Nebraska City, Neb. (March 3, 2009) – The Georgia Forestry Commission has planted more than half a million trees in wildfire-ravaged south Georgia with funds provided by the Arbor Day Foundation.
As part of a wildfire restoration project in Dixon Memorial State Forest, 509,555 pine trees have been planted on a 4,500-acre tract of upland pine habitat that was destroyed by the historic spring wildfires of 2007. Both longleaf and slash pine trees are being reinstated. The project enhances the restoration of Georgia's native longleaf pines, which have declined by 80 percent since 1955. Less than a half million acres of longleaf pine habitat remain throughout the state.
The Arbor Day Foundation is the largest nonprofit tree-planting organization in the United States, with nearly one million members. The Foundation plants and distributes more than 10 million trees each year.
"Thanks to the generosity of our members and great partners and friends, we are able to work with the Georgia Forestry Commission on this extensive tree-planting project in Dixon Memorial State Forest," said Dan Lambe, vice president of programs for the Arbor Day Foundation. "These trees will help restore a native species to the area, provide vital habitat for wildlife, and clean the air and water for Georgians."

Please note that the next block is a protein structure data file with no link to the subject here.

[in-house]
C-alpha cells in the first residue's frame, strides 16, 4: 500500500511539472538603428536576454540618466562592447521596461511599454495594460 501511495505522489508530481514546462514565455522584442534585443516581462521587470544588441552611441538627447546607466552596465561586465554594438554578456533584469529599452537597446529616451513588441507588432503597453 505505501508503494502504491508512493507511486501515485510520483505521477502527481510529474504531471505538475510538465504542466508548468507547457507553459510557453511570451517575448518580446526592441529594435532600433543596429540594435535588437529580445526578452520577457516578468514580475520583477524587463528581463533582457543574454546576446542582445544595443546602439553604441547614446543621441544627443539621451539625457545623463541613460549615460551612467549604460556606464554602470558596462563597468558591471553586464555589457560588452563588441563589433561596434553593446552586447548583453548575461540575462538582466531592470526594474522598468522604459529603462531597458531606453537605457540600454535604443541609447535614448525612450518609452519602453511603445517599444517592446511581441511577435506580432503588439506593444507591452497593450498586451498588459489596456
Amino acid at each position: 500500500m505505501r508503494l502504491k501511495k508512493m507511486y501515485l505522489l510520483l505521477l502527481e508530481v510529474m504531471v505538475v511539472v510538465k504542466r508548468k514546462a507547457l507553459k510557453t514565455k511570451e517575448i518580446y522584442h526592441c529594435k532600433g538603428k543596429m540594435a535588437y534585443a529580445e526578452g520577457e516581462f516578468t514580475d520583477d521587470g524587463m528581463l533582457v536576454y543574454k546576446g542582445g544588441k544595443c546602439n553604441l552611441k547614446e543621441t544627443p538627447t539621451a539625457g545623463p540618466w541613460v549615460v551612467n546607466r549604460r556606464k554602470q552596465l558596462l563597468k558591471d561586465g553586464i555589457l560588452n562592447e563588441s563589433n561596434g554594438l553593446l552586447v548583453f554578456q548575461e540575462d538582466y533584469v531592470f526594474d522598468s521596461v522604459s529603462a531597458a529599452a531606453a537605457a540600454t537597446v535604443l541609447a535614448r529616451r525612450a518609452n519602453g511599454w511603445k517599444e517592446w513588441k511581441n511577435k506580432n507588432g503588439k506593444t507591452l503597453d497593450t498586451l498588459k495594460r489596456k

Dixon Memorial State Forest is located in Southern Georgia near Waycross, and is the fourth largest Wildlife Management Area in the state. The forest covers more than 35,000 acres and includes both swampland and pine timberland.
"The Arbor Day Foundation's contribution enables us to restore healthy forests on wildfire-devastated lands that otherwise could not be accomplished with severely limited state funds," said Robert Farris, Director of the Georgia Forestry Commission. "The citizens of Georgia directly benefit from our multi-faceted partnership with the Arbor Day Foundation, as together we maintain healthy, sustainable forests that are providing clean air, clean water, and abundant forest products for generations to come."
This year, the Arbor Day Foundation is working with partners to plant trees in more than 10 states and territories in the United States. Since 1989, the Arbor Day Foundation has worked with the U.S. Forest Service to plant trees in America's national forests. Since then, the Foundation has helped to plant more than 12 million trees in national forests that have been devastated by wildfire, insects and disease.